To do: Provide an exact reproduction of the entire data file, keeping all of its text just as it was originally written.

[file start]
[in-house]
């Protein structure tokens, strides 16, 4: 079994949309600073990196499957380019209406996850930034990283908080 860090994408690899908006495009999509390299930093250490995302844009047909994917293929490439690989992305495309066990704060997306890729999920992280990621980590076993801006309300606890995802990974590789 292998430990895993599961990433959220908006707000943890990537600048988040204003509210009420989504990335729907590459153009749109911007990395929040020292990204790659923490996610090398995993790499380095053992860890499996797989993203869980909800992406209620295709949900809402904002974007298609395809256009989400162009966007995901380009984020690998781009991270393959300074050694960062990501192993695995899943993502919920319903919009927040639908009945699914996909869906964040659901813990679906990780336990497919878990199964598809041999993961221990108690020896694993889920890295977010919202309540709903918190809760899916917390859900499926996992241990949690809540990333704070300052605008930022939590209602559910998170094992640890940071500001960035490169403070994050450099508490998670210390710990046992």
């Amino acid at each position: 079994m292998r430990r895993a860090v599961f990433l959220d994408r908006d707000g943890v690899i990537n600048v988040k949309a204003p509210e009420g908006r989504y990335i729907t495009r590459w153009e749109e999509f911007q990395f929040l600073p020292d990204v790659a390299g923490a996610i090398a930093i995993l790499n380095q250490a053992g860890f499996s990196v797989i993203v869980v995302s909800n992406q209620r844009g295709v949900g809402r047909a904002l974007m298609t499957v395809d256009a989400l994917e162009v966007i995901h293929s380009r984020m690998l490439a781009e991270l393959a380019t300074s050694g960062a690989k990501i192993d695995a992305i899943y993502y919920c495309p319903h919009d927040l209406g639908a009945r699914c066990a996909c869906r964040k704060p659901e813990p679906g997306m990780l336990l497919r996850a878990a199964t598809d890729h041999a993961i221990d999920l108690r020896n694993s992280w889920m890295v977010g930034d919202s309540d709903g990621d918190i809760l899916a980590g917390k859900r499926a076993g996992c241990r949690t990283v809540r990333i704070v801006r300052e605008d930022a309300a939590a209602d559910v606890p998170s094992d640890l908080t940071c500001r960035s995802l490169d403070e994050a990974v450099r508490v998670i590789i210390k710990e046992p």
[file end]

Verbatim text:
[in-house]
């Protein structure tokens, strides 16, 4: 079994949309600073990196499957380019209406996850930034990283908080 860090994408690899908006495009999509390299930093250490995302844009047909994917293929490439690989992305495309066990704060997306890729999920992280990621980590076993801006309300606890995802990974590789 292998430990895993599961990433959220908006707000943890990537600048988040204003509210009420989504990335729907590459153009749109911007990395929040020292990204790659923490996610090398995993790499380095053992860890499996797989993203869980909800992406209620295709949900809402904002974007298609395809256009989400162009966007995901380009984020690998781009991270393959300074050694960062990501192993695995899943993502919920319903919009927040639908009945699914996909869906964040659901813990679906990780336990497919878990199964598809041999993961221990108690020896694993889920890295977010919202309540709903918190809760899916917390859900499926996992241990949690809540990333704070300052605008930022939590209602559910998170094992640890940071500001960035490169403070994050450099508490998670210390710990046992």
């Amino acid at each position: 079994m292998r430990r895993a860090v599961f990433l959220d994408r908006d707000g943890v690899i990537n600048v988040k949309a204003p509210e009420g908006r989504y990335i729907t495009r590459w153009e749109e999509f911007q990395f929040l600073p020292d990204v790659a390299g923490a996610i090398a930093i995993l790499n380095q250490a053992g860890f499996s990196v797989i993203v869980v995302s909800n992406q209620r844009g295709v949900g809402r047909a904002l974007m298609t499957v395809d256009a989400l994917e162009v966007i995901h293929s380009r984020m690998l490439a781009e991270l393959a380019t300074s050694g960062a690989k990501i192993d695995a992305i899943y993502y919920c495309p319903h919009d927040l209406g639908a009945r699914c066990a996909c869906r964040k704060p659901e813990p679906g997306m990780l336990l497919r996850a878990a199964t598809d890729h041999a993961i221990d999920l108690r020896n694993s992280w889920m890295v977010g930034d919202s309540d709903g990621d918190i809760l899916a980590g917390k859900r499926a076993g996992c241990r949690t990283v809540r990333i704070v801006r300052e605008d930022a309300a939590a209602d559910v606890p998170s094992d640890l908080t940071c500001r960035s995802l490169d403070e994050a990974v450099r508490v998670i590789i210390k710990e046992p």